The Treasury Department has leased space for an emergency "relocation site" at the Airlie Foundation's Warrenton, Va., farm since 1963 at a rate that is 53.8 percent above the current rate the government pays for prime office space in downtown Washington.

Neither a Treasury official, who confirmed the lease, nor a spokesman for the nonprofit foundation, whose executive director is currently being investigated by a federal grand jury, would discuss details of a classified communications post that the department maintains at the farm.

However, a General Services Administration official, who asked not to be named, said the lease is for a "relocation site" where Treasury Department officials would moved in the event of an emergency that forced them to leave Washington. All of the government's major departments maintain such sites, the GSA official said.

Under terms of a lease first negotiated in 1963, the Treasury Department has paid the foundation $12,000 a year for the lease of 1,733 square feet of space at the farm. That rate comes to $6.92 a square foot, a ratetion spokesman Richard Q. Vawter said was "high for 1963.$

Typically, GSA, the government's landlord, is paying about $4.50 a square foot for commerical space in downtown Washington that is rented under long-term lease.

In response to questions, Vawter said it was difficult to compare the Airlie lease to Washington ones because the lease is classified "secret." He said he did'nt know what type of furnishings and materials came with the agreement, hut he said the sites must be able to be manned within a matter of hours.

A Treasury spokesman said the lease requires Airlie to provide the government with more than office space, but he declined to elaborate because the lease is classified.

Robert A. Merchant of Treasury's emergency planning staff, acknowledged the presence of a "small" communications operation at the farm and said that the operation had nothing to do with the groups that meet at Rirlie. Frank Kavanaugh, associate Airlie director, said the foundation did not seek the Treasury operation adn said he believed the government had selected the farm "because of the phsical location of Airlie." The farm is located 50 miles west of Washington.

A former high-level Treasury official said that apparently indicates that the communications post is linked to an emergency national command post in the Virginia mountains near the farm. The president and treasury secretary could go to the command post, called "The Mountain," in the event of a national emer-Washigton, the official said. gency that forced them to leave.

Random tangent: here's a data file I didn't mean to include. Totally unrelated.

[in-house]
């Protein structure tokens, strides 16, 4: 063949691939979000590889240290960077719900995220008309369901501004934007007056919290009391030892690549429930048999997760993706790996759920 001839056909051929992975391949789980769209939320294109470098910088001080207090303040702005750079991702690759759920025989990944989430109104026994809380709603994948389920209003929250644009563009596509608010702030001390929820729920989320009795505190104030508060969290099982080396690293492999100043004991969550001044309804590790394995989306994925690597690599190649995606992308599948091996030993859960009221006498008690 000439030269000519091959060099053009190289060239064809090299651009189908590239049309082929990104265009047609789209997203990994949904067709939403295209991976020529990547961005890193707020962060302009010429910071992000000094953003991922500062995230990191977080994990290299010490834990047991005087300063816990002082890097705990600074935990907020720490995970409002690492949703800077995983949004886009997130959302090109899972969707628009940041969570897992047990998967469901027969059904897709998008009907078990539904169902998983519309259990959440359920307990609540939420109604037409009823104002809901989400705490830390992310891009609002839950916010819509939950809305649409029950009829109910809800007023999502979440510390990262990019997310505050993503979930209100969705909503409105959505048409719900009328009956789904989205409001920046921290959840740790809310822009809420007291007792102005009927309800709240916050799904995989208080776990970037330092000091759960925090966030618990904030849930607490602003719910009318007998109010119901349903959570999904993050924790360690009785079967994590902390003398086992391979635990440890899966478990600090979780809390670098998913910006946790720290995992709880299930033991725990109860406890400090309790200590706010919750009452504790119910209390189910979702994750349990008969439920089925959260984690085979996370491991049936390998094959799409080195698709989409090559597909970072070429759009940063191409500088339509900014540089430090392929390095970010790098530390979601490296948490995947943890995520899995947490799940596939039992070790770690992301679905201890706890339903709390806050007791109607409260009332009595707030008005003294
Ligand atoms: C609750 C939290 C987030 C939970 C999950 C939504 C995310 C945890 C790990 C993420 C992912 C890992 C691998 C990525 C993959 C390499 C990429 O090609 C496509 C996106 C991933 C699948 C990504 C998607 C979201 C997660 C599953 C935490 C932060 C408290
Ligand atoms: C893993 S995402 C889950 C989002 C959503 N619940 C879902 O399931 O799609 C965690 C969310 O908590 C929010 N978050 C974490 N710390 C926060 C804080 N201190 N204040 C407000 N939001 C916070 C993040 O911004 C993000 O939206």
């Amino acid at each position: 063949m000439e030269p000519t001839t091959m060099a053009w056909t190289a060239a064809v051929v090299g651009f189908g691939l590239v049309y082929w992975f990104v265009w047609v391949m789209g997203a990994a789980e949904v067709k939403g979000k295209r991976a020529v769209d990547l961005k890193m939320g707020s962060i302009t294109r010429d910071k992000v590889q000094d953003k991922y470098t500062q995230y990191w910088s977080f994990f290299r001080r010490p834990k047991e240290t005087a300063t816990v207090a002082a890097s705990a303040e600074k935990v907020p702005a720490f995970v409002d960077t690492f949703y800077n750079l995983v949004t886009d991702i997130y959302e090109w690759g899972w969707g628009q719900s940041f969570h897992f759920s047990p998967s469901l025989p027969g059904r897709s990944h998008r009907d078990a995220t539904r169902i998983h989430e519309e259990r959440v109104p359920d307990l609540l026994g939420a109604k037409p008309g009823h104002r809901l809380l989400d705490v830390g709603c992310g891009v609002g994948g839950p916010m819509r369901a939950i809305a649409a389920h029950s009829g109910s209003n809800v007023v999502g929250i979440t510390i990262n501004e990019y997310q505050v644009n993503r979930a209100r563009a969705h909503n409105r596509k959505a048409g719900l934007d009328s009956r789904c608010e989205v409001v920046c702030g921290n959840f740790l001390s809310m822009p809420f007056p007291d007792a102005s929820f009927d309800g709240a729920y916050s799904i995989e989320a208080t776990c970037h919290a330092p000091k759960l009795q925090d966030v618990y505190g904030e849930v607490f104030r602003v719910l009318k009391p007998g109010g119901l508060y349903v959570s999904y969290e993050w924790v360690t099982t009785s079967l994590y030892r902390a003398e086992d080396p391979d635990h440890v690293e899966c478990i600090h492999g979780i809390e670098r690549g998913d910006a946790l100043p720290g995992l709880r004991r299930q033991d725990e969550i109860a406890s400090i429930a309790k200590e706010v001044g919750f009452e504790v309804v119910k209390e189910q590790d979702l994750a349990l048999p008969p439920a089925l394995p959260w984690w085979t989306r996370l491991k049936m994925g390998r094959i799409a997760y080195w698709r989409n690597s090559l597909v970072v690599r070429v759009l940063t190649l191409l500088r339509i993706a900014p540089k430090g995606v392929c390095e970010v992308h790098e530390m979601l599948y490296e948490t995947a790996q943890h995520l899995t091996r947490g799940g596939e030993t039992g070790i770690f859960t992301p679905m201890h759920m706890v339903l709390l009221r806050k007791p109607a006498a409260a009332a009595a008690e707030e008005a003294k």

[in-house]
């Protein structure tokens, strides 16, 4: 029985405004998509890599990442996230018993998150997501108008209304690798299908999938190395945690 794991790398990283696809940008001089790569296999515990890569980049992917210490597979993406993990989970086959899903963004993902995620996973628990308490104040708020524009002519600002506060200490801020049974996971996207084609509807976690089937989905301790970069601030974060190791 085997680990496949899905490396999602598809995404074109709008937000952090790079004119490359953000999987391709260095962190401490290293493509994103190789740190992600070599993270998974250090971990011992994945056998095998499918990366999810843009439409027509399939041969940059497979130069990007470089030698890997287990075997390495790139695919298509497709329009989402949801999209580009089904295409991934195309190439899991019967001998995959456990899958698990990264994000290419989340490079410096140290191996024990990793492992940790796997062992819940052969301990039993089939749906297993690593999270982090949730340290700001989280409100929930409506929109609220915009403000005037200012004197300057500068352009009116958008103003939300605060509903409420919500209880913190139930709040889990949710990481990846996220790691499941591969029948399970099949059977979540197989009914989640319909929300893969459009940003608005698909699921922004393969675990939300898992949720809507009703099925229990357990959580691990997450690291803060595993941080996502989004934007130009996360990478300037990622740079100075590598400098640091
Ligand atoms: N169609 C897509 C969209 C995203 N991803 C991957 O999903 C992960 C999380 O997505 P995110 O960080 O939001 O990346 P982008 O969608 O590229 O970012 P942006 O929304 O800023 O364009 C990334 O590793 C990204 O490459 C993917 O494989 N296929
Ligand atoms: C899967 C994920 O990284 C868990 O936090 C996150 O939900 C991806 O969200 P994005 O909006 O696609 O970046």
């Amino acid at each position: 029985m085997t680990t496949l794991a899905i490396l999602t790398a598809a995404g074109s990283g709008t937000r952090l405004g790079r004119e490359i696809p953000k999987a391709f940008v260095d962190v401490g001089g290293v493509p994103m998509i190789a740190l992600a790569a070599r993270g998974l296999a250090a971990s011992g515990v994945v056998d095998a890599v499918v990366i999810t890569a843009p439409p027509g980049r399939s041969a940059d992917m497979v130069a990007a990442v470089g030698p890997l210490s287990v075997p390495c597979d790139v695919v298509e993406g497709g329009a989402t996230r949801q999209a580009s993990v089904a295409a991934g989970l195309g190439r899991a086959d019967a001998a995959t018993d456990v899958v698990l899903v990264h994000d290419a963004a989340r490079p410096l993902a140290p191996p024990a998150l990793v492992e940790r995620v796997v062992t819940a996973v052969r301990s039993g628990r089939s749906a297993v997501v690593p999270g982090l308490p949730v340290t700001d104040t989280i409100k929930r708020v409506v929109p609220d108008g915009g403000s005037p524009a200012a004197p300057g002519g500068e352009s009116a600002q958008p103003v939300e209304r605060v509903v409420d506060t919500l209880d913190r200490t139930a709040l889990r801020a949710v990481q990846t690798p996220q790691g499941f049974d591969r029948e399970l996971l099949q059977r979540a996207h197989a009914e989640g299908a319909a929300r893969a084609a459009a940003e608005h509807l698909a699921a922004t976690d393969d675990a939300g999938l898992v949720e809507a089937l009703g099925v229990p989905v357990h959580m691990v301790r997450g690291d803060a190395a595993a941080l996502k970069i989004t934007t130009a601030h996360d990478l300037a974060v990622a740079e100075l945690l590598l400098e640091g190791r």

Airline executive director Murdock Head and several other members of his staff have been granted government security clearances because of the communications post, Kavanaugh said. He said he was given information on the operation "in a need-to-know basis" and could not discuss its function.

Head purposely has had "no access" to the post, Kavanaugh said, "so, if asked, he could not comment on it." Two individuals familiar with the Airlie operation have told a Washington Post reporter that the presence of the Treasury operation is well known to employes at the farm and that it is located in the basement of a restored Georgian mansion where Head makes his headquarters.

Despite the classified nature of the Treasury operation, its telephone number and the name of the official manning it are listed in the current Treasury Department telephone book. Kavanaugh said the listing was an error and said disclosure of the operation might force the governmet to move the operation elsewhere.

"All I can say is that we rent space," said Merchant Robert Boss, the "emergency planning specialist" assigned to the farm, declined to comment on what his duties there are.

A federal grand jury in Washington has begun probing contracts that various government agencies have had with the foundation and with an allied George Washington University Medical Center department which Heal also runs.

A former congressional aide to Rep. Daniel J. Flood (D-Pa.) has been quoted in a court affidavit as saying that Head gave a total of $87,000 to the aide, Flood and former Rep. Otto Passman (D-La.) for their help in securing government contracts. Head has denied the charges.

A federal grand jury here has begun probing contracts that various government agencies have had with Head's foundation and an alleged George Washington University Medical Center department which Head runs.

The Washington Post has reported that a former congressional aide to Rep. Daniel J. Flood (D-Pa.) told government investigators that Head gave him between $41,000 and $42,000 in the early 1970s for delivery to Flood and former Rep. Otto E. Passman (D-La.) in return for their help in securing government contracts. Recently, Stephen B. Elko, the aide, testified before the House Committee on standards of official conduct that Head was so meticulous about money destined for Passman that he would wrap the cash he gave Elko in tissue paper to avoid fingerprints.